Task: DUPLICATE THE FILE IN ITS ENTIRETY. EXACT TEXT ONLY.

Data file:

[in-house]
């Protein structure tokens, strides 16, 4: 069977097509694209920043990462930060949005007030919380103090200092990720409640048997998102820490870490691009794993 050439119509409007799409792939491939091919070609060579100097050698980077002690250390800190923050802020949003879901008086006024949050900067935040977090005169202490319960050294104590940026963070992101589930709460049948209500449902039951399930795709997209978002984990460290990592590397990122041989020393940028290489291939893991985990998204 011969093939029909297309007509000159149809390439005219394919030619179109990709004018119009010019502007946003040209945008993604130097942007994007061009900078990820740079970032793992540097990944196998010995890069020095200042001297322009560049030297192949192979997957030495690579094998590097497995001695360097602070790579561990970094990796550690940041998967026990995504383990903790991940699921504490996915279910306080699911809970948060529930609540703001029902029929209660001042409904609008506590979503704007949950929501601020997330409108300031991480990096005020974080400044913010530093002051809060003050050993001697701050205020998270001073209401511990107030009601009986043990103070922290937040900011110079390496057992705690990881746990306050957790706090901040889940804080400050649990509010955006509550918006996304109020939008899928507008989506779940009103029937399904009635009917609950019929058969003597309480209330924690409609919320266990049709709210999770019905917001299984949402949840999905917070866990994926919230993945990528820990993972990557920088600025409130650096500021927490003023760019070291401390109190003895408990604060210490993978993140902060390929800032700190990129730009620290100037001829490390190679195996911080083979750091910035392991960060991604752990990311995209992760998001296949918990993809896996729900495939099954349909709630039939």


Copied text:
[in-house]
């Protein structure tokens, strides 16, 4: 069977097509694209920043990462930060949005007030919380103090200092990720409640048997998102820490870490691009794993 050439119509409007799409792939491939091919070609060579100097050698980077002690250390800190923050802020949003879901008086006024949050900067935040977090005169202490319960050294104590940026963070992101589930709460049948209500449902039951399930795709997209978002984990460290990592590397990122041989020393940028290489291939893991985990998204 011969093939029909297309007509000159149809390439005219394919030619179109990709004018119009010019502007946003040209945008993604130097942007994007061009900078990820740079970032793992540097990944196998010995890069020095200042001297322009560049030297192949192979997957030495690579094998590097497995001695360097602070790579561990970094990796550690940041998967026990995504383990903790991940699921504490996915279910306080699911809970948060529930609540703001029902029929209660001042409904609008506590979503704007949950929501601020997330409108300031991480990096005020974080400044913010530093002051809060003050050993001697701050205020998270001073209401511990107030009601009986043990103070922290937040900011110079390496057992705690990881746990306050957790706090901040889940804080400050649990509010955006509550918006996304109020939008899928507008989506779940009103029937399904009635009917609950019929058969003597309480209330924690409609919320266990049709709210999770019905917001299984949402949840999905917070866990994926919230993945990528820990993972990557920088600025409130650096500021927490003023760019070291401390109190003895408990604060210490993978993140902060390929800032700190990129730009620290100037001829490390190679195996911080083979750091910035392991960060991604752990990311995209992760998001296949918990993809896996729900495939099954349909709630039939």